are tropical and sub-tropical plants(herbs) of the order Zingiberales native to Central and South America,
the Caribbean and South Pacific Islands total over 500 species,hybrids and cultivars plants, depending on varieties range in heights from 60cm to 6 metres produce inflorescence bracts that are usually red, yellow or both but are sometimes pink or green in all combinations make exceptional cut flowers with long lasting characteristics are widely used in landscaping and are usually vigorous growers



In the American tropics, hummingbirds are the major pollinators of heliconias. Nectar feeding bats pollinate in the Solomon Islands. Some insects and honeyeaters also transfer pollen in Australia. Some natural hybrids have been found but are rare in nature. Golden Torch is one example (Psittacorum x spathocircinata) and other examples are hybrids between caribaea and bihai species such as Kawauchi.
In sub-tropical Australia you can obtain heliconias in the form of a plant, a bare-rooted rhizome or seed. For the new enthusiast we would suggest a potted plant and you can learn to repot and divide to produce more plants increasing your knowledge and understanding of growth patterns. Division by rhizome produces stronger plants as long as it is done in the growing period (September – February).
Heliconias have many botanical relatives but possess distinctive characteristics including large leaves and colourful bracteate inflorescences. Their commonly known relatives include bananas, birds-of-paradise, gingers, costus, cannas and prayer plants.
There are ever increasing numbers of heliconias as it is still possible to collect them in their natural habitat.


Heliconias can thrive in a variety of soils but prefer those that are rich in organic material and are well-drained. High soil fertility is ideal and a subsoil which while not impeding drainage, holds sufficient moisture to tide the plant over dry periods. A good knowledge of the soil type is important – soil tests can assist and local garden suppliers have a good range of soil enhancers. The desirable PH is around 5.5-6.5. As most soils are more acidic dolomite can be applied without burning.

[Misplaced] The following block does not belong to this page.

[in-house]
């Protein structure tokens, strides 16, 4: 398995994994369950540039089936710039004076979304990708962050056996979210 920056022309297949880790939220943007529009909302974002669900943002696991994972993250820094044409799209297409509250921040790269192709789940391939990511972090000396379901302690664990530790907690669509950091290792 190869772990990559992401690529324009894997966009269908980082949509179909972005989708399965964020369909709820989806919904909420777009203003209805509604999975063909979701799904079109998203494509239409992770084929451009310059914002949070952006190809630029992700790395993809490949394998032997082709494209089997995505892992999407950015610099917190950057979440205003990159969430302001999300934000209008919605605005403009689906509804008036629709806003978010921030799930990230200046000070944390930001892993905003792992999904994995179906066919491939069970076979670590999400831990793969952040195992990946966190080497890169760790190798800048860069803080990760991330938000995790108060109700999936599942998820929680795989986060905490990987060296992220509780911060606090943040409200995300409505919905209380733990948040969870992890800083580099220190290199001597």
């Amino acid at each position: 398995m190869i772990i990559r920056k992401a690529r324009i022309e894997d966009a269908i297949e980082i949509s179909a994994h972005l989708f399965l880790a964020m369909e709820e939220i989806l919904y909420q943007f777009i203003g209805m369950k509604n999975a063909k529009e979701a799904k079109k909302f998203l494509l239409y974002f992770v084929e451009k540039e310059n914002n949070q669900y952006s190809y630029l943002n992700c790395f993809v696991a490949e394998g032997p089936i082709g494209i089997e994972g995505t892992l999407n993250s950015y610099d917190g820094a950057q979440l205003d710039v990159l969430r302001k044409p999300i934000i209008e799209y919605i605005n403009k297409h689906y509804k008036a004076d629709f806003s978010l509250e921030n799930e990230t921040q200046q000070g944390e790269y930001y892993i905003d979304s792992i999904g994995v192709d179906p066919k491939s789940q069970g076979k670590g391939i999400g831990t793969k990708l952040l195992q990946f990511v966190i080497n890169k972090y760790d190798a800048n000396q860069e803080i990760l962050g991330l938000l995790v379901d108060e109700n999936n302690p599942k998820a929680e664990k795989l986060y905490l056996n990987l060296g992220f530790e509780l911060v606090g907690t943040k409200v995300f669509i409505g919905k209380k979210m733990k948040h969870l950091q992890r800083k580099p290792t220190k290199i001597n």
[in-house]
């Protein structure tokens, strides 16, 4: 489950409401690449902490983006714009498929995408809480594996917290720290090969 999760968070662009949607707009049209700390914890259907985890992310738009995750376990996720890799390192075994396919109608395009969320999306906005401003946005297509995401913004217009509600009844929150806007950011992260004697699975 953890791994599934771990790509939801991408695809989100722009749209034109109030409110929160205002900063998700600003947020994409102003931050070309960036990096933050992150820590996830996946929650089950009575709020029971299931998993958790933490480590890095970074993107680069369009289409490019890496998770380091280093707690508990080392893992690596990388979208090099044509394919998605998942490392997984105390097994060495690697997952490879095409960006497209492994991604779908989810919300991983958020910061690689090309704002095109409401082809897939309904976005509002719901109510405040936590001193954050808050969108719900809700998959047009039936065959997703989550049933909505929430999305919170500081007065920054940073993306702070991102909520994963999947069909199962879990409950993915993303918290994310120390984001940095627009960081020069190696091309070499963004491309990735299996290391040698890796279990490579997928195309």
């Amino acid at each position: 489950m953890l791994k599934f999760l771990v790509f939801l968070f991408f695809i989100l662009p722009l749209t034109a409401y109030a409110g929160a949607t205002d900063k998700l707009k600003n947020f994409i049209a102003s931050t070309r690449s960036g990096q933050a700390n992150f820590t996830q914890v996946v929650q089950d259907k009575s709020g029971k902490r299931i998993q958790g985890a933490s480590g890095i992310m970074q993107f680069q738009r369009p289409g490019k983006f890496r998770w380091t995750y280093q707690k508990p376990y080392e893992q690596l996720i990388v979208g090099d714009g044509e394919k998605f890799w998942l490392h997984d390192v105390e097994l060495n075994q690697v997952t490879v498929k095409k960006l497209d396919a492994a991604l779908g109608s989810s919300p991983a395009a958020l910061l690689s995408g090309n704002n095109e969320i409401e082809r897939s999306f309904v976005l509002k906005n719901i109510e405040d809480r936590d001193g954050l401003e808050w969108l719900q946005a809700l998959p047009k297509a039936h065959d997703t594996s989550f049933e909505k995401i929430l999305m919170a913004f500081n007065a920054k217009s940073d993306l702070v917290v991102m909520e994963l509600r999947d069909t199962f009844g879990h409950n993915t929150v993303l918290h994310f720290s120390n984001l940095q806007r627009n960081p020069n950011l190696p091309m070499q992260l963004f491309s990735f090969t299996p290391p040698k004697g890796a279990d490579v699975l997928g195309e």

Mulching is so important to help maintain consistent soil temperature and to impede weed growth. A light mulch such as hay, lucerne or cane is ideal.

Heliconia bihai x caribaea ‘Kawauchi’

Heliconia psittacorum x spathocircinata ‘Golden Torch’


Heliconias require ample moisture and relatively high temperatures for the best growth – both influenced by elevation, aspect and natural shelter of the area in your garden. Freedom from frost is essential . A north- westerly aspect is ideal as they are naturally warm and moist being open to the morning sun and protected from strong southerly and westerly winds.
Contouring can divert surface water and help with soil erosion.
Most heliconias can be grown in full sun to 50% shade. As a sub-tropical area we need to take into account our cooler winters if we want maximum production of flowers.


Heliconias are gross feeders and make heavy demands on the available plant foods in the soil. Fertilisers with a mixture of NPK of 12:9:8 initial application (when plants appear above the ground) are ideal.
Potassium can be applied when plants are due to flower.
Organic fertilisers will prevent the soil from becoming too acidic.


Water requirements will differ with soil types and plant varieties. In general, water well in Summer and sparingly in winter. All heliconias enjoy foliage watering.

Selection of plants

The most important decision for a home gardener is selecting the most suitable plant for the area you wish to plant in. Whilst there are numerous varieties not all make good garden specimens. The following guide may be of some help:


SCREENERS (tall, vigorous with good architecture)

Rauliniana, Hot Rio Nites, Kawauchi, Richmond Red, Black Cherry(new), Purpurea and Caribaea Gold (if warm, protected area)

'Hot Rio Nites'

Great landscaper and flowers



Great landscaper and flowers



Great landscaping hanging heliconia





Hong Kong Claw, Lobster Claw Two, Richmond Red, Kawauchi, Jacquinii, Criswick, Barbados Flat, Purpurea, Caribaea Gold, Black Cherry, Splash, Collinsiana


Most of the orthotrichas such as Eden Pink, Garden of Eden, She, Carnival, Rosey, Edge of Nite and Strawberries & Cream. Yellow Christmas, Red Holiday, Lingulata Red Tip Fan, Lobster Claw One, Alan Carle and Yellow Dancer


Psittacorums – Petra, Parakeet, Pink Blush, St Vincent’s Red, Crackerjack, Samara, Andromeda, Flame

Lobster Claw Two

Prolific producer


'Yellow Christmas'

Vibrant colour, winter flower



Great cut flower and striking colour



Beautiful winter flowers



Huge flowers with flecks of maroon


'Barbados Flat'

Huge flowers


Harvesting and keeping heliconia flowers

It is best practice to pick flowers early in the morning and place in water immediately. Do not refrigerate as the bracts will go black. A cool, non-breezy spot will best suit longevity.
A sturdy vase with a heavy base is best to showcase heliconia flowers – can half fill with water and stems do not require trimming daily.

Pests and Diseases

Heliconias are normally free of pests and diseases in the ground.
Some problems to look out for:



The worst enemy for heliconias is fungus usually caused from overwatering or if soil drainage is poor. A good preventative measure if growing rhizomes is to dip in systemic fungicide before planting.


Of fungal origin and more prominent in colder area


Include grasshoppers, cluster caterpillar. In a garden situation it is advisable not to spray chemicals if it can be avoided.
In shadehouse conditions: Red spider mite. Aphids, mealybugs – use insecticidal soaps such as eco oil